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World first: Infertile cancer patient gives birth to baby using frozen egg

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There had previously been no successful pregnancies in cancer patients with eggs that have undergone in vitro maturation and freezing. AFP

World first: Infertile cancer patient gives birth to baby using frozen egg

In a world-first, a woman rendered infertile by cancer treatment gave birth after one of her immature eggs was matured, frozen, and then – five years later – thawed and fertilised, researchers in France reported.

A study in the journal Annals of Oncology published on Wednesday describes how the baby boy was born to a 34-year-old French woman who had been treated with chemotherapy for breast cancer.

Before the treatment began, doctors removed seven immature eggs from her ovaries and used a technique called in vitro maturation (IVM) to allow the eggs to develop further in the laboratory.

Up to now, there have been no successful pregnancies in cancer patients with eggs that have undergone IVM and freezing.

Some children, however, have been born as a result of IVM immediately followed by fertilisation and transfer to the patient.

Michael Grynberg, head of the Department of Reproductive Medicine and Fertility Preservation at Antoine Beclere University Hospital near Paris, recalled becoming aware of the then 29-year-old patient’s case.

“I offered her the option of egg freezing after IVM, and also freezing ovarian tissue,” he said.

The patient rejected the second option as being too invasive only days after a cancer diagnosis.

So-called cryopreservation of ovarian tissue is an experimental method in which the outer layer of an ovary – which contains immature eggs – is taken out of the body and frozen for future use.

In the case of the French patient, an ultrasound revealed that there were 17 small, fluid-filled sacs containing immature eggs in her ovaries.

But using hormones to stimulate the ovaries to ripen the eggs would have taken too long and might have made her cancer worse, leaving retrieval of the immature eggs and freezing as the best option.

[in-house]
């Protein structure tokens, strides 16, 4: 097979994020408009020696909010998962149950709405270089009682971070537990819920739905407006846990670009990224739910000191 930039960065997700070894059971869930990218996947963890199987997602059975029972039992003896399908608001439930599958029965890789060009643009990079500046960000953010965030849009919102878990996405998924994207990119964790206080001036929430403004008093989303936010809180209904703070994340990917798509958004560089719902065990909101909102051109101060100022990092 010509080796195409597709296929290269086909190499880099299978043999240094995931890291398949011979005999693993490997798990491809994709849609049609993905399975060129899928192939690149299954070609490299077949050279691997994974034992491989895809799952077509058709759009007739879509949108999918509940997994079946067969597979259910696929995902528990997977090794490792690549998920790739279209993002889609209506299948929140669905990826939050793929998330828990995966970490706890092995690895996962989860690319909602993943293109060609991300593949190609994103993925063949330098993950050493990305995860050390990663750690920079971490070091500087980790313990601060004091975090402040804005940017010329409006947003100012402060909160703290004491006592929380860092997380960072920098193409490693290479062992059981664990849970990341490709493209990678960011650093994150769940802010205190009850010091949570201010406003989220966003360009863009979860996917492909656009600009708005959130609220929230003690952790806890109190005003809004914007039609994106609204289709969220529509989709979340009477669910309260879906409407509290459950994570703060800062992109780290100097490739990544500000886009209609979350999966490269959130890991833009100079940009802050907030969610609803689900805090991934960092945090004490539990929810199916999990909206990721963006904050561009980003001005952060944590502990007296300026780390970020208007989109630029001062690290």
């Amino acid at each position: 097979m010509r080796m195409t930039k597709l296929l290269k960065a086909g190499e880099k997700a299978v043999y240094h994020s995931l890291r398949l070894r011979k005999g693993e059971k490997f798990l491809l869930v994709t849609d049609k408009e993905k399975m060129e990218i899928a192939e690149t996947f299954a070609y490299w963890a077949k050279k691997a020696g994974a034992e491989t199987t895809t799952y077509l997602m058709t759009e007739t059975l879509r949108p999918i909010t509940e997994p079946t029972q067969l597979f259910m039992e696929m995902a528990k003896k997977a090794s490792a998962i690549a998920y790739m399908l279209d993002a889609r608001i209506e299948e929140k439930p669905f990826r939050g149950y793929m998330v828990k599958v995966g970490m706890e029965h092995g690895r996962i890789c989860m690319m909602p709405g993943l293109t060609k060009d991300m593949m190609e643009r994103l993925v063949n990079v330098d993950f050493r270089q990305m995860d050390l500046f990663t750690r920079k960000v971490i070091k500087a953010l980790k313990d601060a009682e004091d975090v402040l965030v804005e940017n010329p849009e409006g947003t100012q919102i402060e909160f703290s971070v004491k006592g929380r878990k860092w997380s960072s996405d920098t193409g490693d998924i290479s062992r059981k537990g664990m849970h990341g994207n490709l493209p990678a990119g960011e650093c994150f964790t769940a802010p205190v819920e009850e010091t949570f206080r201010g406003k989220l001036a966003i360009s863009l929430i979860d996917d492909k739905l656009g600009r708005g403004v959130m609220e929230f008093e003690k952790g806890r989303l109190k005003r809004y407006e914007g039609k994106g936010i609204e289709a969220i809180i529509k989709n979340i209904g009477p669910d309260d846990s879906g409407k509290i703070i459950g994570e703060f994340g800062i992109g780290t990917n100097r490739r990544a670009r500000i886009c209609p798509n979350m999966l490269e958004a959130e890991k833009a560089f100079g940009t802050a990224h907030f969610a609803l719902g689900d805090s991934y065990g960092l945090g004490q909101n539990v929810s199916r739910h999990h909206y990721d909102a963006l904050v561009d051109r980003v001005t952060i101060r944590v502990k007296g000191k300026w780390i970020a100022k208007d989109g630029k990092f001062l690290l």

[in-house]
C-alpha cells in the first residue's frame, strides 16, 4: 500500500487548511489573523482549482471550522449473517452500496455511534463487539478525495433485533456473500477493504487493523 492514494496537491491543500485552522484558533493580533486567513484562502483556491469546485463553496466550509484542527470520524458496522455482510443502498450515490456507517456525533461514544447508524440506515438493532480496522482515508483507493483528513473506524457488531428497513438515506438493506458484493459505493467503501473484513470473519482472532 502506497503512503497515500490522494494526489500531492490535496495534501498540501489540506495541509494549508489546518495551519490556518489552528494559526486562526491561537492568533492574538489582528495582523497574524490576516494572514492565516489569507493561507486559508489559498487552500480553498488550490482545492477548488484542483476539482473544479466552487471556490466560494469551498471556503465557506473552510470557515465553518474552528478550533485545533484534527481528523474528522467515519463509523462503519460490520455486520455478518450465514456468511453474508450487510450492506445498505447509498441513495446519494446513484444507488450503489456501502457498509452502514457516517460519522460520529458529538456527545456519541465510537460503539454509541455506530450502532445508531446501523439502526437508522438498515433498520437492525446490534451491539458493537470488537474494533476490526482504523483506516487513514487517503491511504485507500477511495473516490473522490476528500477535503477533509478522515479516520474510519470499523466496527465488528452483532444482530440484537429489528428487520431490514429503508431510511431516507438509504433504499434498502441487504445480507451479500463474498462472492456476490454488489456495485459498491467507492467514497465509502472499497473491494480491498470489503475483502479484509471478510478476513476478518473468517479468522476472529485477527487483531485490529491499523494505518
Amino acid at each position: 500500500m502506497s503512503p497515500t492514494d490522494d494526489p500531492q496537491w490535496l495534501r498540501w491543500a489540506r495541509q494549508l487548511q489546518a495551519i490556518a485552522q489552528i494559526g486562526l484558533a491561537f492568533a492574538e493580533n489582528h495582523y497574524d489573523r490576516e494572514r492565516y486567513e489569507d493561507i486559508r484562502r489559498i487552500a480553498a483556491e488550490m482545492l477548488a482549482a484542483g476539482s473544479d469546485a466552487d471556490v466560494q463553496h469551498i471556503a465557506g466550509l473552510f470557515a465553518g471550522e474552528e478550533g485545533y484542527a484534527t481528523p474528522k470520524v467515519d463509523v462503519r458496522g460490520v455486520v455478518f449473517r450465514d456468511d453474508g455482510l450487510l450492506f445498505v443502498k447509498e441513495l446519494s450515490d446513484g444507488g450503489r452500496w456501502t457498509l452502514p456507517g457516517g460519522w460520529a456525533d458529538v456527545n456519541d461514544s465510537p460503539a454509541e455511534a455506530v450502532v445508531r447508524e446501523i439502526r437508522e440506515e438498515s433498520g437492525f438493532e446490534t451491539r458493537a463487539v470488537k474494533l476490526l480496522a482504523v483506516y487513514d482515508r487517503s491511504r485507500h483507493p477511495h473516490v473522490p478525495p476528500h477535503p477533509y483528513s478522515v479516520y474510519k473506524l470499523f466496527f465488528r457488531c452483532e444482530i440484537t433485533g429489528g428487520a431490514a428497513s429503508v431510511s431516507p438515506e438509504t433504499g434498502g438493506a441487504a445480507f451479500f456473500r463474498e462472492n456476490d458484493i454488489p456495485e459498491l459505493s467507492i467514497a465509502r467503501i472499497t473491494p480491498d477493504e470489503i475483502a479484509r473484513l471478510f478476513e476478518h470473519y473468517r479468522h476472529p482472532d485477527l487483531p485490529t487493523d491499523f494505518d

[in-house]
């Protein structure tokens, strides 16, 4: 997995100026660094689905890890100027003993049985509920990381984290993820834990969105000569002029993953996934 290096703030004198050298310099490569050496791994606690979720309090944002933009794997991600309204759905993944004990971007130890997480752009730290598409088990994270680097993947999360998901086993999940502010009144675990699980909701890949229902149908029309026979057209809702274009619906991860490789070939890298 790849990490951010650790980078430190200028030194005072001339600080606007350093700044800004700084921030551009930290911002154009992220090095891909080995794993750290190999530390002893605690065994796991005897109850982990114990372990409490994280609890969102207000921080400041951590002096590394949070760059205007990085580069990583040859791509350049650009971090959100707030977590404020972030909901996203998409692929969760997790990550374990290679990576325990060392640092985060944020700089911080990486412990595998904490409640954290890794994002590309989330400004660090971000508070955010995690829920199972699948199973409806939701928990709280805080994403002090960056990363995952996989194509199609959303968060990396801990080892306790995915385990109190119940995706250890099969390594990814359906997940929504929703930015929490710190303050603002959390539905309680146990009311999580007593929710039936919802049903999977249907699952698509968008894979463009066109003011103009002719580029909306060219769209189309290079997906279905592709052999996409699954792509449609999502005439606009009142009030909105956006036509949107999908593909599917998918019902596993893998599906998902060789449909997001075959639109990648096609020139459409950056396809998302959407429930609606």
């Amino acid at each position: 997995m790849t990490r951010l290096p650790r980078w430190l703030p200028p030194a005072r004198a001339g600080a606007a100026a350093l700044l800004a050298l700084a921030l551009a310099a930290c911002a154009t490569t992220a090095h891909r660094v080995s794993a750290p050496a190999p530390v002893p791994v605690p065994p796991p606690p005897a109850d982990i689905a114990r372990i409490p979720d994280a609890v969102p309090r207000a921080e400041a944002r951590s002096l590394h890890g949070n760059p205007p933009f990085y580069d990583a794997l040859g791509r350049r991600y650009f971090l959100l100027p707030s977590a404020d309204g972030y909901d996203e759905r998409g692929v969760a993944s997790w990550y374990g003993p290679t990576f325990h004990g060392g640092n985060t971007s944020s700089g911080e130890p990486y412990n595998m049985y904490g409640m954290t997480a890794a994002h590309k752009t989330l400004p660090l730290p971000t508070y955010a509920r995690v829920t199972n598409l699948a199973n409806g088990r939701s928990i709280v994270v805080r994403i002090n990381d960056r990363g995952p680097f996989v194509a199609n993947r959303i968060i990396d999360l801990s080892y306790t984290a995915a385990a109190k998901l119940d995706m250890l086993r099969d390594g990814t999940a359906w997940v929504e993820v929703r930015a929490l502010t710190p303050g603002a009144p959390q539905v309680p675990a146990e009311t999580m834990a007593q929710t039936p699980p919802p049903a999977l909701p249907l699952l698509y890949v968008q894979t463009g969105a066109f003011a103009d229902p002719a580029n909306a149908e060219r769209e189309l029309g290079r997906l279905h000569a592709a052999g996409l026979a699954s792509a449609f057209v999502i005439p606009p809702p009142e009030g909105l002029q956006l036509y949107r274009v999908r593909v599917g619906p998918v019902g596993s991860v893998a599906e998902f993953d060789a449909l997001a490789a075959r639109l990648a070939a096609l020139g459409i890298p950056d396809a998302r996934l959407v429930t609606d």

“The technique of preservation through freezing without [hormone] stimulation works less well, but in this case, we didn’t have a choice,” Grynberg said.

After five years, the patient recovered from breast cancer, but she was unable to conceive naturally. The chemo had made her infertile.

After the age of 40, some 40 per cent of breast cancer patients transition into menopause because of their treatment. At 30 years old, the rate is 15 to 20 per cent.

Six of the eggs that had been frozen five years earlier survived the thawing process, and five were successfully fertilised.

One of these fertilised eggs was transferred to the patient’s womb, and she gave birth to a healthy baby boy, named Jules, on July 6, last year.

No information was provided on the identity of the biological father.

“We have shown that this technique – even if it can be improved – allows women in this situation to have children,” Grynberg said.

Experts not involved in the procedure described it as a breakthrough.

“Getting eggs to mature successfully after removal from the ovary has been a challenge, so this is a very welcome positive step,” said Richard Anderson, head of obstetrics and Gynaecology at the MRC Centre for Reproductive Health at the University of Edinburgh.

Freezing eggs at that stage also means that they remain the woman’s property, without the complications that using a partner’s sperm to fertilise can engender, he noted.

“This advance is particularly important for cancer patients, but it’s also a step towards easier and less invasive in vitro fertilisation [IVF],” Anderson added.

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